In the past few weeks, Arthur Chaprentier (@freakonometrics) and I have been working again on an article untitled “Visualizing spatial processes using Ripley’s correction: an application to bodily-injury car accident location“.  The revised version of our work is available here:

Please note that this post is related to Arthur’s:

We provide an easy way to correct bias of density estimation of edges of regions, by investigating and extending Ripley’s circumference method. An application to bodily-injury car accidents that happened in Finistère and Morbihan (two French regions) in 2008 is discussed in the paper, and some R codes are provided too. The purpose of this post is to explain the R code which enables to plot the results of the estimation. For those who are interested in the way to compute the estimation of the density, feel free to read the article on Hal. Please note that Arthur Charpentier wrote a nice article last year, explaining the method:, but be aware that some tiny changes have been made to the functions.

There were 186 geolocated bodily-injury car accidents in 2008 in Finistère, and 180 in Morbihan. Their spatial distribution can be viewed on the maps below, with a standard kernel on the left and corrected one on the right.

Now, let’s have a look at the R code, shall we? It has been tested on R 3.0.1 and R 2.15.3 too. First, you’ll need to load the following packages: ggplot2 and ggmap.

Let us assume that the result of the density estimation is stored in the object called result

Let us send a query to Google Maps API to get a nice map.

theMap <- get_map(location = c(left = min(pol[, 1]), bottom = min(pol[,
2]), right = max(pol[, 1]), top = max(pol[, 2])), source = "google",
messaging = F, color = "bw")

Since we are using a function that relies on ggplot2 grammar, we need to put the data in the right format. To do so, we’ve created this little function :

getMelt <- function(smoothed) {
res <- melt(smoothed$ZNA)
res[, 1] <- smoothed$X[res[, 1]]
res[, 2] <- smoothed$Y[res[, 2]]
names(res) <- list("X", "Y", "ZNA")

Let us apply this function to the list containing the results of the estimation :

smCont <- getMelt(result)

Now, we should define a color scale and some breaks.

breaks <- seq(min(result$ZNA, na.rm = TRUE) * 0.95, max(result$ZNA, na.rm = TRUE) * 1.05, length = 21)
col <- rev(heat.colors(20))

We should also change the labels we want to display in the legend :

theLabels <- round(breaks, 2)
indLabels <- floor(seq(1, length(theLabels), length.out = 5))
indLabels[length(indLabels)] <- length(theLabels)
theLabels <- as.character(theLabels[indLabels])
theLabels[theLabels == "0"] <- " 0.00 "

Finally, the map can be built :

P <- ggmap(theMap)
P <- P + geom_point(aes(x = X, y = Y, col = ZNA), alpha = 0.3,
data = smCont[!$ZNA), ], na.rm = TRUE)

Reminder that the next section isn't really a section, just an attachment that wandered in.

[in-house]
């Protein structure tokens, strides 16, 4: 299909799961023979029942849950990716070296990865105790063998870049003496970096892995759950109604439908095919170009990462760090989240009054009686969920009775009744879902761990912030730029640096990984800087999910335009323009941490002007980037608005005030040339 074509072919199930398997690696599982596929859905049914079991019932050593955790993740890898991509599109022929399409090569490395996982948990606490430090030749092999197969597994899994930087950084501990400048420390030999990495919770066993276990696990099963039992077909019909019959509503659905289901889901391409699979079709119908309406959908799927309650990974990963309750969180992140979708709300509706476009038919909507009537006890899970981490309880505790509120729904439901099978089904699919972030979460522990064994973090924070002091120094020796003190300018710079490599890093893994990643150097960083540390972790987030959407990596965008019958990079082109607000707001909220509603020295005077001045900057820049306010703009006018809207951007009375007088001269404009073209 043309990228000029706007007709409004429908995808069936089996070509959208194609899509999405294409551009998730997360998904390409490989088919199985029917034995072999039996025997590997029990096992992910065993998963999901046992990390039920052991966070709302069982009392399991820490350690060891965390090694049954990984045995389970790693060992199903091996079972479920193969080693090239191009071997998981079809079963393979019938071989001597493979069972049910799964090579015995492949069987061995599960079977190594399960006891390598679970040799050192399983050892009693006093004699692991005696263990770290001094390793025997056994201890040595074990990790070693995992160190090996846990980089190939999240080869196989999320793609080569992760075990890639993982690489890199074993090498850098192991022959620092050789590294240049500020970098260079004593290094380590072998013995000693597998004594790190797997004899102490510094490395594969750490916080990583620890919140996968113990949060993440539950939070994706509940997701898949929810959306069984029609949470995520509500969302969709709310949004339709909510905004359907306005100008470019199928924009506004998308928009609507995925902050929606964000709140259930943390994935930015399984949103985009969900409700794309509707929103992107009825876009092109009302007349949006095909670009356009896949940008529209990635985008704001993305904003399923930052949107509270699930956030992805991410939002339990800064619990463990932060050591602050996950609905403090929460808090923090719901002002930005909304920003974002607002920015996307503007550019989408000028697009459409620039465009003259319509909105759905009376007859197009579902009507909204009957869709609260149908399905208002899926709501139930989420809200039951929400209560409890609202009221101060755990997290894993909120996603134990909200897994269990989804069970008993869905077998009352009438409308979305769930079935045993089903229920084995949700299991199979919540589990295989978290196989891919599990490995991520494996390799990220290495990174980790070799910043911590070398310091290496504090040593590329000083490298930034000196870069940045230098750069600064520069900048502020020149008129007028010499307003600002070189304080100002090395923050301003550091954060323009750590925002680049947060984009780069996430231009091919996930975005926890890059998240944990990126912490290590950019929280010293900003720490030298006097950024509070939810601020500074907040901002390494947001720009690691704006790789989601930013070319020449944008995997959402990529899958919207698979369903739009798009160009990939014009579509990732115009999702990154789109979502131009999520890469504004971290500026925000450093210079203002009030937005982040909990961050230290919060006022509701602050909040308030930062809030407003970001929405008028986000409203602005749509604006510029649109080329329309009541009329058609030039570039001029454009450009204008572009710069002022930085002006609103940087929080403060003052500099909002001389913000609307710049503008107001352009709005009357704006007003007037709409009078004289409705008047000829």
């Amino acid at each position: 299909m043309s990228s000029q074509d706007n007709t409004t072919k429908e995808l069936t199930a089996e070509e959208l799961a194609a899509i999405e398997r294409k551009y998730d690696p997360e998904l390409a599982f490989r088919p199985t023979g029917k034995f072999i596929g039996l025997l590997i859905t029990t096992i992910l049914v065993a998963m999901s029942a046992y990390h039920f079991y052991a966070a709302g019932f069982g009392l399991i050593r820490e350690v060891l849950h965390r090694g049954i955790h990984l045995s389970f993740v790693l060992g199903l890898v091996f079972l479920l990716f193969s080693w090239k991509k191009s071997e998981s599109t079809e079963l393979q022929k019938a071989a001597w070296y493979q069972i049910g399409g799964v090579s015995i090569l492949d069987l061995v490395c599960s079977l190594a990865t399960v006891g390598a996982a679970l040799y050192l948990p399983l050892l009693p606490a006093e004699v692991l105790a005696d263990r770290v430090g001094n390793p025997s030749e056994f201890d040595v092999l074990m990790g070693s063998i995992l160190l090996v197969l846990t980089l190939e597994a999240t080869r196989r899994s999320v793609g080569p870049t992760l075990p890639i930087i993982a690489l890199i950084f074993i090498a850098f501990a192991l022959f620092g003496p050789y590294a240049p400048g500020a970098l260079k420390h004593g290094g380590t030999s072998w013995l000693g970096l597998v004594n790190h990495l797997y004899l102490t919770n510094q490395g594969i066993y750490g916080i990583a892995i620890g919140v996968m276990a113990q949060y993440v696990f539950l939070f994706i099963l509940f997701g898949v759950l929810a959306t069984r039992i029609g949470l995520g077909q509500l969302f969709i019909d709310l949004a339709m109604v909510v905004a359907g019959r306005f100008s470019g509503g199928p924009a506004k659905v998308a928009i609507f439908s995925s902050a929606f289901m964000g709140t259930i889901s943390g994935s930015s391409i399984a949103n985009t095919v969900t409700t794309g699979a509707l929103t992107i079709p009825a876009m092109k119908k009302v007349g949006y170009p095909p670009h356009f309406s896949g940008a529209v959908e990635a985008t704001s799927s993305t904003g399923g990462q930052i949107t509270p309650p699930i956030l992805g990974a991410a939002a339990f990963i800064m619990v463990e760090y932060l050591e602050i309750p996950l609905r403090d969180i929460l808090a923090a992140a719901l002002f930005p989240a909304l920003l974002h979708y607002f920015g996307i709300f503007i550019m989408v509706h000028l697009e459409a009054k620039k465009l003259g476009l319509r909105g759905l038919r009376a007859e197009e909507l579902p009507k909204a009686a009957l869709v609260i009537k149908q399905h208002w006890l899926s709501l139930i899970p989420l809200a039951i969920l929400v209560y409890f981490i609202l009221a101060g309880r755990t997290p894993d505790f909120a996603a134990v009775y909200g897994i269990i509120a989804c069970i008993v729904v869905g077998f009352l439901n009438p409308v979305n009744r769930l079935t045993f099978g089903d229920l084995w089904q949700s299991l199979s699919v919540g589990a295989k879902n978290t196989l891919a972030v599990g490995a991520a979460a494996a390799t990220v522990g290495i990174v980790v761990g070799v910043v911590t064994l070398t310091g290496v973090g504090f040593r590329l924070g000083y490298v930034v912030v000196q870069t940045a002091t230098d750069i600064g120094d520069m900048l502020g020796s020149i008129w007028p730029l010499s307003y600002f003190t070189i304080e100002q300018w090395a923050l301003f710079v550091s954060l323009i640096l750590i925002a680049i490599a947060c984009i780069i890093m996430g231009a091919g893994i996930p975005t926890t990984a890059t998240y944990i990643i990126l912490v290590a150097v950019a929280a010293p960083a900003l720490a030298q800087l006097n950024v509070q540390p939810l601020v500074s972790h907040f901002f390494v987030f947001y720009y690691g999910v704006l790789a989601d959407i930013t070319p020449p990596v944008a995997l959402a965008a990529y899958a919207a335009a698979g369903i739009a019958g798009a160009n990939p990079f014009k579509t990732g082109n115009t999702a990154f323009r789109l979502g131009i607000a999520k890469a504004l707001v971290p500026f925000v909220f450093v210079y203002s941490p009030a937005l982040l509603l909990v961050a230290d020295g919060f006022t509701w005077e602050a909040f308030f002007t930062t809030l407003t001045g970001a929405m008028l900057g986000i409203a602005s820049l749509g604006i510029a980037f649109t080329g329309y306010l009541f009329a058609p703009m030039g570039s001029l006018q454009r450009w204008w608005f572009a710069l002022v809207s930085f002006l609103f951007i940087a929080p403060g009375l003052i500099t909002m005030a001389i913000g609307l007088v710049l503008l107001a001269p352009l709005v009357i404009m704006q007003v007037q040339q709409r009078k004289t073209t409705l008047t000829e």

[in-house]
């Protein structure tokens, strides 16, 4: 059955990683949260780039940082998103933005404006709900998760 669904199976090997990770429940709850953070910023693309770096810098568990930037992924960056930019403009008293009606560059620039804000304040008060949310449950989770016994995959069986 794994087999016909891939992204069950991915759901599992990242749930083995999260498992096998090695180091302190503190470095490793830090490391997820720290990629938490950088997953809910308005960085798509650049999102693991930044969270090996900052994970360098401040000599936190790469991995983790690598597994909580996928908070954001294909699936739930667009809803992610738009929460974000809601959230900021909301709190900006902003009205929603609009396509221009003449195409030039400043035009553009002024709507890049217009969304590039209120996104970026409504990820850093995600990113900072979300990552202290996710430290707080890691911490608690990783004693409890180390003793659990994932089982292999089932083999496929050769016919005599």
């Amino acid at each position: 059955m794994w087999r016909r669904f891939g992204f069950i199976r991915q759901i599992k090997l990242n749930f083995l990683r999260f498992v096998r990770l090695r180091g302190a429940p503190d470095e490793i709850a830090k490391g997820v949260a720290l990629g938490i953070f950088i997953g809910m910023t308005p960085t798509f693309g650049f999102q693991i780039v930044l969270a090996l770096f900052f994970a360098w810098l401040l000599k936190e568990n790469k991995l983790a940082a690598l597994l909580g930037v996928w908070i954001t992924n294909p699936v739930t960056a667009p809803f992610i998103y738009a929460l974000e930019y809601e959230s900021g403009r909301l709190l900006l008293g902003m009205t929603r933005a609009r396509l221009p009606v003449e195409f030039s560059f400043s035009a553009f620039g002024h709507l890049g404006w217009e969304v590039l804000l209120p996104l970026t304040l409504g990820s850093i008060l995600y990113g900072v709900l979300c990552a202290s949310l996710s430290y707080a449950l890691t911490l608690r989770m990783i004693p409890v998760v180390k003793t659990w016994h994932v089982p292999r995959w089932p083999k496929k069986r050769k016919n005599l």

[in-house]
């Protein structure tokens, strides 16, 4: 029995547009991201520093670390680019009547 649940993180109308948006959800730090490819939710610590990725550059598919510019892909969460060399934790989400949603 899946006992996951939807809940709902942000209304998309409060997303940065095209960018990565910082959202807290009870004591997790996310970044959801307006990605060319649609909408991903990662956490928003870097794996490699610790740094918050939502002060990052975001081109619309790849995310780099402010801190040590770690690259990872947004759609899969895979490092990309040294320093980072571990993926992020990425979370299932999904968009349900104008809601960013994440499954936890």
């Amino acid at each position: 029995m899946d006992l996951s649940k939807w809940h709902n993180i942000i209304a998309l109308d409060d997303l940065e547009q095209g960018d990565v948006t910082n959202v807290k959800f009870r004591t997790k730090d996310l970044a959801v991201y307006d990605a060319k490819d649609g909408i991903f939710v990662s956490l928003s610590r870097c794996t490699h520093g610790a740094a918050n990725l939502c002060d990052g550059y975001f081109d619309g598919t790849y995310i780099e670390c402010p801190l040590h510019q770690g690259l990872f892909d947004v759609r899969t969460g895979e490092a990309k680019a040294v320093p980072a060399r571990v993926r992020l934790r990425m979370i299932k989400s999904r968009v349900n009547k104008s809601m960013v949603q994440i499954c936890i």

If one wants to add a contour :

P <- P + geom_contour(data = smCont[!$ZNA), ], aes(x = X,
y = Y, z = ZNA), alpha = 0.5, colour = " white ")

If you display the map now, there is something missing: colors! So, the plot has to be updated.

P <- P + scale_colour_gradient(name = "", low = " yellow ", high = "red",
breaks = breaks[indLabels], limits = range(breaks), labels = theLabels)

We might want to remove some elements, such as the axis ticks and legends:

P <- P + theme(panel.grid.minor = element_line(colour = NA), panel.grid.minor = element_line(colour = NA),
panel.background = element_rect(fill = NA, colour = NA), axis.text.x = element_blank(),
axis.text.y = element_blank(), axis.ticks.x = element_blank(),
axis.ticks.y = element_blank(), axis.title = element_blank(),
rect = element_blank())

And, to finish, let us draw the border of the polygon (assuming the polygon is named pol):

polDF <- data.frame(pol)
colnames(polDF) <- list("lon", "lat")
(P <- P + geom_polygon(data = polDF, mapping = (aes(x = lon, y = lat)),
colour = " black ", fill = NA))

To account for traffic, we’ve downloaded road sections from, which provides files based on OpenStreetMap data. Each observation is a section of a road, and contains a few points identified by their geographical coordinates that allow to draw lines. We interpolate points between the extremities of road sections, weighting the distance separating each points according to the importance of the road. Hence, these points are used as a proxy for traffic.

splitroad <- function(listroad, h = 0.0025) {
pts = NULL
weights <- types.weights[match(unique(listroad$type), types.weights$type), "weight"]
for (i in 1:(length(listroad) - 1)) {
d = diag(as.matrix(dist(listroad[[i]]))[, 2:nrow(listroad[[i]])])
for (j in 1:(nrow(listroad[[i]]) - 1)) {
pts = rbind(pts, cbind(seq((listroad[[i]])[j, 1], (listroad[[i]])[j + 1, 1], length = weights * d[j]/h),
seq((listroad[[i]])[j, 2], (listroad[[i]])[j + 1, 2], length = weights * d[j]/h)))

The result can be seen on the maps below.

That’s pretty much it. Oh, by the way, I will be presenting a poster on which Arthur and I have been working during the 2nd French R Meeting in Lyon, on the 27th-28th of June 2013. f you want to have a look, click on the image down below to view a PDF version (the document is written in French).

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